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Nintendo expects wider full-year loss of ¥65 billion

Company swings to loss in 9 month results; 3DS sales expected to be below estimates at 14m

Nintendo has recorded a net loss of ¥48.3 billion ($623.4m) for the nine months ended December 2011, compared to a profit of ¥49.5 billion for the previous year.

Net sales for the period were ¥556.1 billion ($7.1bn), down from the ¥807.9 billion. Nintendo said sales were down due to the early 3DS price cut and reduction in price of the Wii console, with the impact of strong yen against foreign currencies hitting overall profits.

As a result, the company now expects a full year net loss of ¥65 billion compared to previous estimates of a ¥20 billion loss. Profit for the previous financial year was ¥77.6 billion.

Sales are expected to be down from ¥790 billion to ¥660 billion.

During the nine months Nintendo sold 11.43 million 3DS units, with worldwide lifetime sales now at over 15 million. Software sales were 28.04 million units with the company acknowledging "slows sales in the first half" of the year.

It expects to finish the financial year with 14 million 3DS units sold, down from estimates of 16 million. Wii forecasts were also lowered, from 12 million to 10 million units.

Sales of DS hardware during the nine months was 4.64 million units with 51.2 million games sold worldwide.

The Wii home console sold 8.96 million units and 89.06 million games with the company noting success for The Legend of Zelda: Skyward Sword "especially in the United States."

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Latest comments (9)

I found this these numbers surprising, so I dug into the financial report a bit:

[link url=http://www.nintendo.co.jp/ir/pdf/2012/120126e.pdf
]http://www.nintendo.co.jp/ir/pdf/2012/12...[/link]

Seems the main culprits were the continued strength of the yen (exchange losses cost $500m-$1bn), devaluation of stock (as 3DS & Wii prices dropped - trade prices?).

Additionally, over the same period (all 9 month figures I think) "Property, plant & equipment" was up 10% (around $100m), and "Investments and other assets" increased around 40%(!) by around $500m (overall assets remained about the same, as this was offset by the drop in inventory values).

The fact the couldn't make their 3DS forecast is disappointing though (even after the price drop).

The other killer fact, is that although their net sales dropped 30% (approx), their cost of sales barely budged. Reflecting that the majority of their costs are "fixed" (development, non-per-unit production). A 10% increase in sales, would have turned a (net) loss of $200m into a profit of $350m.

A lot now lies on the shoulders of the WiiU ... lets see if they can avoid the mistakes of the 3DS launch.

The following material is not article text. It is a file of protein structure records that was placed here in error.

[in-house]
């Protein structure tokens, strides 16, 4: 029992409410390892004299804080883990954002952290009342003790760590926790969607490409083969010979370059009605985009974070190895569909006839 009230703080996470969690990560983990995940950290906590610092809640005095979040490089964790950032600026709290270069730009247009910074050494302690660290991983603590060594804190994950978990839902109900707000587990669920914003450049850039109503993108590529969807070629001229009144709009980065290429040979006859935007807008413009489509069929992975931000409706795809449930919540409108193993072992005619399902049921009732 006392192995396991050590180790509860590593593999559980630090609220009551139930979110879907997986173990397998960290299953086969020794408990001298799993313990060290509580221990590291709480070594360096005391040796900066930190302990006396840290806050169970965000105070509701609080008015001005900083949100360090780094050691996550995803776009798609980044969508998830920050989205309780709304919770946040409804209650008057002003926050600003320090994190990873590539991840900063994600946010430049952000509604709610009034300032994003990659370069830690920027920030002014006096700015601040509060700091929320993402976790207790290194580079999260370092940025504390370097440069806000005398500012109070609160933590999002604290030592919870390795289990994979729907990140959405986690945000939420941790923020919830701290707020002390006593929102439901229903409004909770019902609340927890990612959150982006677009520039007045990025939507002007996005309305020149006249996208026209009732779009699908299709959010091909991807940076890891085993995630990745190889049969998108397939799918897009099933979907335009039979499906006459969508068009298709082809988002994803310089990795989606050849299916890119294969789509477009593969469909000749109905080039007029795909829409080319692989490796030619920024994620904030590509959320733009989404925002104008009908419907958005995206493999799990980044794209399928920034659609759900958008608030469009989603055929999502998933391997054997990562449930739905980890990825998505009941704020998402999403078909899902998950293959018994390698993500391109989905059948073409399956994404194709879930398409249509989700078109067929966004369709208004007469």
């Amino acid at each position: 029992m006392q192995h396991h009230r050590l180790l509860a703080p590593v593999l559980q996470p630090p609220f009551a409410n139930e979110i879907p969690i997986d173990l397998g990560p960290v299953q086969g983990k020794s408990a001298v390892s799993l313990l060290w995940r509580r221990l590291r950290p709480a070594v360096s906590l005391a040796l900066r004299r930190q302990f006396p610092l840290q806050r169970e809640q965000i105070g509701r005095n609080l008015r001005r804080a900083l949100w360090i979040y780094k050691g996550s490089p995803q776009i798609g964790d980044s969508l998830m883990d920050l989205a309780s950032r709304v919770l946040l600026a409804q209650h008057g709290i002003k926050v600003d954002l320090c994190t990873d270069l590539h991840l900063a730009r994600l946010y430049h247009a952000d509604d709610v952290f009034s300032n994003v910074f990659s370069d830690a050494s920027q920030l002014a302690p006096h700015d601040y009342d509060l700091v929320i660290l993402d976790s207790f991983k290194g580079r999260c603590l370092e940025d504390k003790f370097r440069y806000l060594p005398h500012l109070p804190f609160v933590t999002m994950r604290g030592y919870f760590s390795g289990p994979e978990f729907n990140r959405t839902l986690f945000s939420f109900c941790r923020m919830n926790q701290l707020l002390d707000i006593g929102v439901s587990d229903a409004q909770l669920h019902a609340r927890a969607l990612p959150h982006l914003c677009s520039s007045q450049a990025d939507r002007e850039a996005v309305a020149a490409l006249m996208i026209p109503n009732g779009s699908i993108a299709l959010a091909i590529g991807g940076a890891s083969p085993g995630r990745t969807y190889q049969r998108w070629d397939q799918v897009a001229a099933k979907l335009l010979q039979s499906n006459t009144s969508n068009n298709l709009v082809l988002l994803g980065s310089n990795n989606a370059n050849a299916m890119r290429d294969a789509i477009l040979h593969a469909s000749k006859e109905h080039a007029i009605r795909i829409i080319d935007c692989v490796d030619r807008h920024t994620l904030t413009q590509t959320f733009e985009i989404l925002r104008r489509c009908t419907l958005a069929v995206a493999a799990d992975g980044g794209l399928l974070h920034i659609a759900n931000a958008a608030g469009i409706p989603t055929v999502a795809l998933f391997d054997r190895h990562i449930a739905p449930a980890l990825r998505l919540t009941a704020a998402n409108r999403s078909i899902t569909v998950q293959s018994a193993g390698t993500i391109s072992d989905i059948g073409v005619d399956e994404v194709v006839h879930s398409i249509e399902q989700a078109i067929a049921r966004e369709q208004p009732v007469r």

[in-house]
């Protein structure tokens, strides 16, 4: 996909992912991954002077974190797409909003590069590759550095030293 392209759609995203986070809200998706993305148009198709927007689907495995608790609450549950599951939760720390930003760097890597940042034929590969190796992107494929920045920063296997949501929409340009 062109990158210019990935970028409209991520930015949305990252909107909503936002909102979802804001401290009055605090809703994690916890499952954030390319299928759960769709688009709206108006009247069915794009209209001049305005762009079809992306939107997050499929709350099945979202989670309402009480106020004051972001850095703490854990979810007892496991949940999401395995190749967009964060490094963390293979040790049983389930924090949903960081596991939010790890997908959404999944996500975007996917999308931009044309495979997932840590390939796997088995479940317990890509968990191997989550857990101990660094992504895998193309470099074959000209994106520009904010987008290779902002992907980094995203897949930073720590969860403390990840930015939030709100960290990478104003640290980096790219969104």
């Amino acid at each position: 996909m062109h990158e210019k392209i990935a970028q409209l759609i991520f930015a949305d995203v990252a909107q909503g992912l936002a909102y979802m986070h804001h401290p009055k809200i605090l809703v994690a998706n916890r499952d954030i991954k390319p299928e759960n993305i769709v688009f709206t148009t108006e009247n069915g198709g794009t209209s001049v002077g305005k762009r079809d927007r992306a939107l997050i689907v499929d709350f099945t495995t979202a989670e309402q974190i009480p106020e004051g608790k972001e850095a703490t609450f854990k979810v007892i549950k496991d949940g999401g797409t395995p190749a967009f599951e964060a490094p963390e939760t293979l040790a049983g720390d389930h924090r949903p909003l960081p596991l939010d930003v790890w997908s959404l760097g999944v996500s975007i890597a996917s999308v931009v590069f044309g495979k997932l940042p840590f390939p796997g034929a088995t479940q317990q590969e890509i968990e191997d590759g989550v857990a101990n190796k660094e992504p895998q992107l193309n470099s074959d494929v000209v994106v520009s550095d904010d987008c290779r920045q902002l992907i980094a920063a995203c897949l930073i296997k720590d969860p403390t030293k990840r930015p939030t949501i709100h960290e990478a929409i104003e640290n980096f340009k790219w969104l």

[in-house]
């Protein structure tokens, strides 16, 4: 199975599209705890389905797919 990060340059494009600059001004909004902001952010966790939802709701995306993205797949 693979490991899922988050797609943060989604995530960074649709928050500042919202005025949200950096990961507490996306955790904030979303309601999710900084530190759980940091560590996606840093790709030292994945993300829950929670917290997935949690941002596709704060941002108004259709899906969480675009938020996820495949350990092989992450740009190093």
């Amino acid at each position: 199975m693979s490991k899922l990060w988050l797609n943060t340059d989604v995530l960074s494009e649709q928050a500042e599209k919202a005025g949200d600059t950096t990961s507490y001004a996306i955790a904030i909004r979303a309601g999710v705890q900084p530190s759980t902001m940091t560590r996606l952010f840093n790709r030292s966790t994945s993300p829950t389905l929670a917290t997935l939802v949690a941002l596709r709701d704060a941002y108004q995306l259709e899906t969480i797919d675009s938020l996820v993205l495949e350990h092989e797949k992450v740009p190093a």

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Bruce Everiss Marketing Consultant 4 years ago
Weren't Nintendo recently the most valuable company in Japan?

btw this is £0.53 billion.
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Jim Webb Executive Editor/Community Director, E-mpire Ltd. Co.4 years ago
Bruce, if you mean by market cap, they were 2nd behind Toyota.

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Show all comments (9)
Patrick Frost QA Project Monitor 4 years ago
They must be in such a difficult position at the moment with the Yen. I'm guessing that doing good business overseas will make them lose money overall but they can't afford to lose their advantage in terms of market penetration and share can they?
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Jim Webb Executive Editor/Community Director, E-mpire Ltd. Co.4 years ago
Patrick, currency exchange rates have indeed been a bigger factor than reduced sales. From April to Sept they had a 70.2 billion Yen loss with 52.4 billion of that coming from the currency exchange.

In fact, looking at the numbers, they actually had a good profit in the 3rd quarter. If their Q1 and Q2 loss was 70.2 billion Yen and their Q1, Q2 and Q3 total is just $48.3 billion Yen loss, they had to make a profit of 21.9 billion Yen in the 3rd quarter. So they made about $280 million for the quarter. Not a bad turnaround.

Hey Matt, any chance you can toss that nugget of info in to the story?
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A currency adjusted profit/loss would certainly be appreciated.
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Andrzej Wroblewski Localization Generalist, Albion Localisations4 years ago
Strong Yen is a double-edged weapon. It also means that Nintendo can invest more in product value-adding product elements and services abroad.
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Its more than just the exchange rate issues - Im sure that based on "just" revenue and cost-of-sales, they had a really good quarter. Write-down in inventory cost them dearly, as did write-downs in assets, as did lower than expected OS sales (due to the higher yen).

It would be nice if they issued cleaner "raw" figures for pure sales/profit, then issued overall financial results.

Hopefully, the yen is about as strong as its going to get: and yes, Nintendo could definitely use the strength in the yen to buy assets (and invest) in the US - which is probably what is happening, given the huge jump "Investments..." just in the last 9 months. This will help isolate the company from further currency swings.
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Jim Webb Executive Editor/Community Director, E-mpire Ltd. Co.4 years ago
The full breakdown is available on their investor relations web site.

Investments are likely to include the new $212 million R&D facility.

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